The Blue Mountains City Council put forward a proposal in July 2020 under the Local Economic Recovery Fund to repair some of the burnt-out infrastructure in the area alongside several other projects but did not receive any funding through the first round.
Mr Barilaro told a NSW parliamentary inquiry into the administration of grants in February this year that the projects put forward by the Blue Mountains council did not meet the threshold for funding through the fast-tracked scheme and were not eligible.
“The projects weren’t ready under the criteria. They had to be able to be completed within six months or started within six months,” he said.
“They had to meet the eligibility criteria, which had a $1 million minimum threshold.”
He also said the Blue Mountains would be prioritised for funding in the second $250 million round of funding, which was broadly open to applications.
“We will be working with the Blue Mountains council to fast-track that investment in this round,” he told the inquiry.
He has also rejected claims the distribution of grants was politicised, arguing that the most heavily bushfire affected areas were in Coalition held seats.
He pointed to the $48 million in funding delivered in the state seat of Wagga Wagga, which is held by an independent, and said the selection process was conducted by the department.
“I just want to put on the record that the facts are not correct. Those projects were delivered by the department, identified by the department, by the agency, brought to government,” he said.
“They went through the ERC [Expenditure Review Committee]. So I actually did not have the final sign-off.”
Blue Mountains designated a ‘priority region’
The documents released this week to the NSW Parliament make it clear that the Blue Mountains was always considered an eligible local government area for funding.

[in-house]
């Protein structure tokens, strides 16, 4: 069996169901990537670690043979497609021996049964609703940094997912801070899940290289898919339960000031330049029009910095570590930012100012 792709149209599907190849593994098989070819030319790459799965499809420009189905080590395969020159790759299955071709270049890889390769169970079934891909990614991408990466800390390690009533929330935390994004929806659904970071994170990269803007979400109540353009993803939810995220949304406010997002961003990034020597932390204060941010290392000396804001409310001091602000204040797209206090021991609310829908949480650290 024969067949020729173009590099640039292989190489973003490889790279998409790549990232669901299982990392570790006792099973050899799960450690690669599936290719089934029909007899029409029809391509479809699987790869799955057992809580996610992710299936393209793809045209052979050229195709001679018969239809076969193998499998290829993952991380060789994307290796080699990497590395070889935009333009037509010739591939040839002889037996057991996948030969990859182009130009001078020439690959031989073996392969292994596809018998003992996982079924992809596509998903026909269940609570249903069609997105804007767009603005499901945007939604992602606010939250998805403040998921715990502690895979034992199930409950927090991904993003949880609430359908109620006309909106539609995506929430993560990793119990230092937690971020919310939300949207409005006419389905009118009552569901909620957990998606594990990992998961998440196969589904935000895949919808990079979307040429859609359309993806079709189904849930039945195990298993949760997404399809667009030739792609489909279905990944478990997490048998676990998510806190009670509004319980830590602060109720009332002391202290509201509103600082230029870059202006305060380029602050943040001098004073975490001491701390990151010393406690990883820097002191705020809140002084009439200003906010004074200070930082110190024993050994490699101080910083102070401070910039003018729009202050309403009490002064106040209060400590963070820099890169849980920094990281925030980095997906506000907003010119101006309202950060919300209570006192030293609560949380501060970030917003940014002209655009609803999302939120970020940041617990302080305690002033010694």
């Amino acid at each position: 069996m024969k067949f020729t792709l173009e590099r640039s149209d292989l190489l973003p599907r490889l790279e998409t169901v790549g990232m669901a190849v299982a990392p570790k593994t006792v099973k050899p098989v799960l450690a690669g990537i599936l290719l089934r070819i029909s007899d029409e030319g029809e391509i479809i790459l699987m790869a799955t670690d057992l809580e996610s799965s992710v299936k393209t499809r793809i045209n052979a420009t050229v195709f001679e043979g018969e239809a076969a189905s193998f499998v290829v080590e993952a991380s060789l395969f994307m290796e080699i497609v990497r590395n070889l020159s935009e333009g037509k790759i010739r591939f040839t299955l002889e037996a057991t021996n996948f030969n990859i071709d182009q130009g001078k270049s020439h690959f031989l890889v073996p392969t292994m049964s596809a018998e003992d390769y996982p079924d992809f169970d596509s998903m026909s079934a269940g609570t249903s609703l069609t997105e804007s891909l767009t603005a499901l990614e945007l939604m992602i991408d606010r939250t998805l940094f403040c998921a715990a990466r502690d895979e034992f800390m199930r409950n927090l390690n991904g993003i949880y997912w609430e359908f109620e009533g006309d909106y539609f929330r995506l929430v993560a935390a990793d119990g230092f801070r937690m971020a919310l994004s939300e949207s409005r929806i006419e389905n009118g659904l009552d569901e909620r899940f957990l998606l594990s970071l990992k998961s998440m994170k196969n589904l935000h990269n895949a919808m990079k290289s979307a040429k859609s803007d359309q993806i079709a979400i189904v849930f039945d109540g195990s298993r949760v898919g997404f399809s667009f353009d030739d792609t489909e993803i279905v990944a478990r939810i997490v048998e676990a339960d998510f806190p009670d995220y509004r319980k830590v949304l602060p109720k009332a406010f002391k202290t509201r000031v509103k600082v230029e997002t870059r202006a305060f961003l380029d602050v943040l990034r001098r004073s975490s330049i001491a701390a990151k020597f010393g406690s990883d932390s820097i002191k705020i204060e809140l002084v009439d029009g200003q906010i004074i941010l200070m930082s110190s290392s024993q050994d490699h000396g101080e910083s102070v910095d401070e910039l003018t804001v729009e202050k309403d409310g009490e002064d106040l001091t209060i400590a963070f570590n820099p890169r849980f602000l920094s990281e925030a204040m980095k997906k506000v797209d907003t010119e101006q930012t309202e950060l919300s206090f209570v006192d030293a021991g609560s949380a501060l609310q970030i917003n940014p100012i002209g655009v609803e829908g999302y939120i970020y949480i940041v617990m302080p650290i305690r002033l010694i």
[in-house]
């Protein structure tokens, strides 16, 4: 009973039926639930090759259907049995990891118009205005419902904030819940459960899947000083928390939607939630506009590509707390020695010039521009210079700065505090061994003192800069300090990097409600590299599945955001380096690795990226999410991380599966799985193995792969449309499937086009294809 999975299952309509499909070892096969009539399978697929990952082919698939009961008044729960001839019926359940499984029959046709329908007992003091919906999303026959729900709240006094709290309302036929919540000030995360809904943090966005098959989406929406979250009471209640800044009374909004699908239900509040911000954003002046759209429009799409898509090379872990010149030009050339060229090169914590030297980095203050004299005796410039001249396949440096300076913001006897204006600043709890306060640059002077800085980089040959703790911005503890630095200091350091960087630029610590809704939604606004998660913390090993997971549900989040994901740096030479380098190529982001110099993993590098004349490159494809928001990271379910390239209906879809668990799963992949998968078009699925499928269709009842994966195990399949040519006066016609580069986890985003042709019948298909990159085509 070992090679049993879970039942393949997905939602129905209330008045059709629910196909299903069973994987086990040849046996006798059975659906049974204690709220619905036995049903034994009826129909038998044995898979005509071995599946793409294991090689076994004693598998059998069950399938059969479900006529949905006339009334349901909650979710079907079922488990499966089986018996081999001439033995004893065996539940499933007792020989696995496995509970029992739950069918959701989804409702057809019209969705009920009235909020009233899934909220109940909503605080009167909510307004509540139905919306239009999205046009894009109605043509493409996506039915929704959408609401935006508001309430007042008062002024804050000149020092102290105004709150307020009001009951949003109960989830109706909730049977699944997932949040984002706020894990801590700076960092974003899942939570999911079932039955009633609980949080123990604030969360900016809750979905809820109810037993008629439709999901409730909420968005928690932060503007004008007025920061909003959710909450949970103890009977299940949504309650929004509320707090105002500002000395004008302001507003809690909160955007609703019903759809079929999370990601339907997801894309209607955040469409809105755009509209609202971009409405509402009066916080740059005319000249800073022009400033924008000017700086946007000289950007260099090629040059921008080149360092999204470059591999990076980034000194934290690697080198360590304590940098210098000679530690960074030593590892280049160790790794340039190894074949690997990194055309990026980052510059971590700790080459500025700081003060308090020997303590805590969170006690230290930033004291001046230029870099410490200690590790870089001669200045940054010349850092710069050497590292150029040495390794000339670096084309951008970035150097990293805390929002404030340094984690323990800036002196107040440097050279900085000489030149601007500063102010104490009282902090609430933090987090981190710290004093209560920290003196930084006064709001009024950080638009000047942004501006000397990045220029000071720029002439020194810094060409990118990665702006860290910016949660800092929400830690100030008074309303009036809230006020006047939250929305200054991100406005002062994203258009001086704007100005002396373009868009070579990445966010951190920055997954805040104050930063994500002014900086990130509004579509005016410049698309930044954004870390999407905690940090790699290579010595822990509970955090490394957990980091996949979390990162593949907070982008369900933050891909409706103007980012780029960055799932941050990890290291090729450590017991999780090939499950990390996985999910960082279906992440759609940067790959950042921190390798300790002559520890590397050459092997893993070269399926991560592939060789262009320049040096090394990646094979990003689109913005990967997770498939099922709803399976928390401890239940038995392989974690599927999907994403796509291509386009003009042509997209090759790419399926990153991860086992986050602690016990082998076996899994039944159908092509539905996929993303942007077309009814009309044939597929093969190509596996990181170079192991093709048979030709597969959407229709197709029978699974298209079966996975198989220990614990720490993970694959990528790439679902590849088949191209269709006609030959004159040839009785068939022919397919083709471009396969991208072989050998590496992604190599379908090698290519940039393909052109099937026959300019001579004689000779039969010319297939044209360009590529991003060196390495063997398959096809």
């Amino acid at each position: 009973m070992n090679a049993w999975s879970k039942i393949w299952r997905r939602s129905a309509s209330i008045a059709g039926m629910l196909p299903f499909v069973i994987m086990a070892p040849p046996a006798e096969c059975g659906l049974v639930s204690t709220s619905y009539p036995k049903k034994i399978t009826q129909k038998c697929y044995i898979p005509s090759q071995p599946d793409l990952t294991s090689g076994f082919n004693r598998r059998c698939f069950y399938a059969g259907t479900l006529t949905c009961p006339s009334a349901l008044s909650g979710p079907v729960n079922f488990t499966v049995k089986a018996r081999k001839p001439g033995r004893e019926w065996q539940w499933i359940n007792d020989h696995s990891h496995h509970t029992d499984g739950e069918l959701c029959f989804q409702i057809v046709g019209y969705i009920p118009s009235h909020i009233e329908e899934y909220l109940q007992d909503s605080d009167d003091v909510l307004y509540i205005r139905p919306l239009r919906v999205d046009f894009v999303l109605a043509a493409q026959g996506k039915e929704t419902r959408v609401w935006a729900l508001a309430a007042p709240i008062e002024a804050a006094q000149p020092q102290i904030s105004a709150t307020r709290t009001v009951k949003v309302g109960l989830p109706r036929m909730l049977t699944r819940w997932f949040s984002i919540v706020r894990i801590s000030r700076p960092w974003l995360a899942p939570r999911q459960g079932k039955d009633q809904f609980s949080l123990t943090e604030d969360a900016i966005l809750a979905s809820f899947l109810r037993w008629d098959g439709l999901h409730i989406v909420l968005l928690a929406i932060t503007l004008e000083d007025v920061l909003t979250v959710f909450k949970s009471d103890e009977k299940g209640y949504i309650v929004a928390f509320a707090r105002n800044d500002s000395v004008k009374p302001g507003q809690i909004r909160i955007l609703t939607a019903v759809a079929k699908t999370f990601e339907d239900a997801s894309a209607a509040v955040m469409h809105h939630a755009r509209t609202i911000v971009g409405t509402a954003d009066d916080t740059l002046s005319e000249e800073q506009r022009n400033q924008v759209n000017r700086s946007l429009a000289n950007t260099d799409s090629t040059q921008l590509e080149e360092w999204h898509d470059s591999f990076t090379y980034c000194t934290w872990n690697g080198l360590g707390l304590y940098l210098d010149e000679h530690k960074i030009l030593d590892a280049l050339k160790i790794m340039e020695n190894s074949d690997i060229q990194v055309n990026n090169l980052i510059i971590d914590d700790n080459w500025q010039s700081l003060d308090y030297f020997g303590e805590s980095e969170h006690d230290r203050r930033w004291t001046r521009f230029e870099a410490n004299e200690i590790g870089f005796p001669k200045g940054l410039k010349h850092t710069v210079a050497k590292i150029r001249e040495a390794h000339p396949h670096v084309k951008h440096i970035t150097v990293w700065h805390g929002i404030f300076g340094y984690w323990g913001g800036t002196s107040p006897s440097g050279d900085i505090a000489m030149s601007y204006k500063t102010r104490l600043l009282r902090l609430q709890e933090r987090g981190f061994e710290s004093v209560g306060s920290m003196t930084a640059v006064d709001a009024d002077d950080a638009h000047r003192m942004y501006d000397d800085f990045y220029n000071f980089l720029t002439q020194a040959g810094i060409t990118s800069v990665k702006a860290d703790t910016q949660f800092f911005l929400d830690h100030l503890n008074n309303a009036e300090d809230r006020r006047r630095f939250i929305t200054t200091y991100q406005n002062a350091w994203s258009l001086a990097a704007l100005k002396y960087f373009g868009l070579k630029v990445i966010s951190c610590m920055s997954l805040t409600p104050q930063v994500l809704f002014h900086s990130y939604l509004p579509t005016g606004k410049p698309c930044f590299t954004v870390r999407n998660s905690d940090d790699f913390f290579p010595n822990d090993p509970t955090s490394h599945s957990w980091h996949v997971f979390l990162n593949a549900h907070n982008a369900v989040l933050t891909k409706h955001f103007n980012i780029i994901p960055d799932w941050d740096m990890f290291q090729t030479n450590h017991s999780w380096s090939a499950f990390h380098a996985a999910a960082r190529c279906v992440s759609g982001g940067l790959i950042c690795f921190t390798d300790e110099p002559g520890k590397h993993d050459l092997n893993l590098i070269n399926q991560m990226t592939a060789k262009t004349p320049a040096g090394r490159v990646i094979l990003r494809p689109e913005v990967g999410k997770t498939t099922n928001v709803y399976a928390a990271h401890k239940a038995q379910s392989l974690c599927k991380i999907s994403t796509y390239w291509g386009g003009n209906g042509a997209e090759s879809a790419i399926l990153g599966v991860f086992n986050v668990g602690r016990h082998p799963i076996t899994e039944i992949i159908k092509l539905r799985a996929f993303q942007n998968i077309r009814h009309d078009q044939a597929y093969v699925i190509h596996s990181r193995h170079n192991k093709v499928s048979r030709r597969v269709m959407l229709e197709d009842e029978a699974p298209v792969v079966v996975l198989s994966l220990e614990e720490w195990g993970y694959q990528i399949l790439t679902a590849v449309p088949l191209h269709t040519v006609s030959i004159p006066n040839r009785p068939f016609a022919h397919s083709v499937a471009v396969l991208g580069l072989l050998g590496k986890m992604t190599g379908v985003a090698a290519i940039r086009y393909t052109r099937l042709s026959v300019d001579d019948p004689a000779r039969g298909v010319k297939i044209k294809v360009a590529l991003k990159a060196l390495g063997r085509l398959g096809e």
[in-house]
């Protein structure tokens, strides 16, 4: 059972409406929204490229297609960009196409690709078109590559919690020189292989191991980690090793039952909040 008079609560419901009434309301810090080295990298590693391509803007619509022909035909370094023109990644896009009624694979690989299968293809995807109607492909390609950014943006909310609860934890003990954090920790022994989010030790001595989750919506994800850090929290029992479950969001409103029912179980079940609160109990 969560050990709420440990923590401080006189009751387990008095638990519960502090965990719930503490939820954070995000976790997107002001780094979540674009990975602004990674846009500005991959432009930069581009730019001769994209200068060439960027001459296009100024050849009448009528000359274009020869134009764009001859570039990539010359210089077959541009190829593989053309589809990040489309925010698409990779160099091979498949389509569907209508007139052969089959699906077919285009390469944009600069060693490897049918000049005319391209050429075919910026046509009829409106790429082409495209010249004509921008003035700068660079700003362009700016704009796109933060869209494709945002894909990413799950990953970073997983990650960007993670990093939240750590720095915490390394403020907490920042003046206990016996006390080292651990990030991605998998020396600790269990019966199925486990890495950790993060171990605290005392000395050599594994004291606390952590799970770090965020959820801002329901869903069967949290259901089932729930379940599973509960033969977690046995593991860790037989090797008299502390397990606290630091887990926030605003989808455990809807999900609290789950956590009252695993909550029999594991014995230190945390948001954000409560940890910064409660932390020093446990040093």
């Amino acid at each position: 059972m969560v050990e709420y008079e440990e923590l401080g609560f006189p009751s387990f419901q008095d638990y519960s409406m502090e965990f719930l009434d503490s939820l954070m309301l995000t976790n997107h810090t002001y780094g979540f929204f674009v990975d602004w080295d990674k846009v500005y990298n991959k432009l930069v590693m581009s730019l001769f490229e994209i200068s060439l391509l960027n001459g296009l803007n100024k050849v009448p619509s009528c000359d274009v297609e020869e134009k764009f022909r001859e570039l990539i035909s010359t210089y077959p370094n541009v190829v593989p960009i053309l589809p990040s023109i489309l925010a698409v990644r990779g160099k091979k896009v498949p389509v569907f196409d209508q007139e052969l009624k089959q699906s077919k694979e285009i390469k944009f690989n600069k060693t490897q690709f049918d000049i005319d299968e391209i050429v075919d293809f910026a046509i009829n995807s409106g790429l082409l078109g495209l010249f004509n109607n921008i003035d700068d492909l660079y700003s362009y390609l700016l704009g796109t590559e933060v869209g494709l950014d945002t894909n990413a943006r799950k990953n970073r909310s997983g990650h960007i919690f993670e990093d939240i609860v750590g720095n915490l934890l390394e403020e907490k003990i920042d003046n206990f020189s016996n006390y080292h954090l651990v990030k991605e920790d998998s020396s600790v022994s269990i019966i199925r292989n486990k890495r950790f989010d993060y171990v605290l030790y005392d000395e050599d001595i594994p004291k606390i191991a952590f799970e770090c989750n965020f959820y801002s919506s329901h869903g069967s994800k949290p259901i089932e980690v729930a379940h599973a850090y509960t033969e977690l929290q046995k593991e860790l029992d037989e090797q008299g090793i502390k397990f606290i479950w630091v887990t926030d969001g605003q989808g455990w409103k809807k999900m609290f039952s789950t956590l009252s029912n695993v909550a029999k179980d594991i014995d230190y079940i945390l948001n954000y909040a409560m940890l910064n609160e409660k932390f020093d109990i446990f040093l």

A letter from the National Bushfire Recovery Agency coordinator Andrew Colvin to Resilience NSW in May 2020 sets out that the Blue Mountains is a designated a “NSW priority region”.
Resilience NSW wrote to the National Bushfire Recovery Agency in July 2020 advising that it wanted to include “significantly impacted metro councils of Blue Mountains, Wollondilly and Hawkesbury in the program, and including central coast” within the scheme’s eligibility.
The Department of Regional NSW said in a statement: “Every one of the 50 Local Government Areas impacted by the unprecedented 19/20 bushfire season has been supported by the NSW government. This support includes various grants to councils, individuals, businesses and primary producers; support with emergency and temporary accommodation as well as the state’s largest-ever clean-up program with over 3,600 properties cleared.“
“The Blue Mountains was impacted by the 19/20 bushfires with 22 homes lost and 10 damaged.”
“The region has received more than $28.8 million in support from the NSW and Commonwealth governments.”
The National Bushfire Recovery Agency also said in a statement: “The processes in NSW and Victoria are still underway, so it is incorrect to say that some areas have ‘missed out’.”
“The Blue Mountains LGA is expected to have a number of applications for review in this current grants round.”
The open round of recovery funding is due to be announced in June 2021.
Watch the full story on 7.30 tonight on ABC TV and iview.